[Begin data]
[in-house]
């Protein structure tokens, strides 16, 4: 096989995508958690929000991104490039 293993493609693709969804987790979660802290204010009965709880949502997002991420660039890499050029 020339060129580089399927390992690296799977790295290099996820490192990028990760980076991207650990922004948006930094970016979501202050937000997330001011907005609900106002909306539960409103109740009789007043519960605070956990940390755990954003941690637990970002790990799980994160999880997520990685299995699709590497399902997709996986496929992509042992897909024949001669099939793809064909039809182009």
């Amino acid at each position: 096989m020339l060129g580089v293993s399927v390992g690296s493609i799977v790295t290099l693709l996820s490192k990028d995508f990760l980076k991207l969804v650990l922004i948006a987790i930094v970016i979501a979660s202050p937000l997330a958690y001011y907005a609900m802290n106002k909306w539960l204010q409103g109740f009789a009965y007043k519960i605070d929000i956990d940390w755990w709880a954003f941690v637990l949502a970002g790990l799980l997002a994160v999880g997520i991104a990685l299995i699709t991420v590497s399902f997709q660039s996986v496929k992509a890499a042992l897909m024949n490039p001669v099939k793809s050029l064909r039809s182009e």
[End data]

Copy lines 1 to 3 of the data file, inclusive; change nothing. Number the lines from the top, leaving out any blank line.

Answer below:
[in-house]
């Protein structure tokens, strides 16, 4: 096989995508958690929000991104490039 293993493609693709969804987790979660802290204010009965709880949502997002991420660039890499050029 020339060129580089399927390992690296799977790295290099996820490192990028990760980076991207650990922004948006930094970016979501202050937000997330001011907005609900106002909306539960409103109740009789007043519960605070956990940390755990954003941690637990970002790990799980994160999880997520990685299995699709590497399902997709996986496929992509042992897909024949001669099939793809064909039809182009």
């Amino acid at each position: 096989m020339l060129g580089v293993s399927v390992g690296s493609i799977v790295t290099l693709l996820s490192k990028d995508f990760l980076k991207l969804v650990l922004i948006a987790i930094v970016i979501a979660s202050p937000l997330a958690y001011y907005a609900m802290n106002k909306w539960l204010q409103g109740f009789a009965y007043k519960i605070d929000i956990d940390w755990w709880a954003f941690v637990l949502a970002g790990l799980l997002a994160v999880g997520i991104a990685l299995i699709t991420v590497s399902f997709q660039s996986v496929k992509a890499a042992l897909m024949n490039p001669v099939k793809s050029l064909r039809s182009e």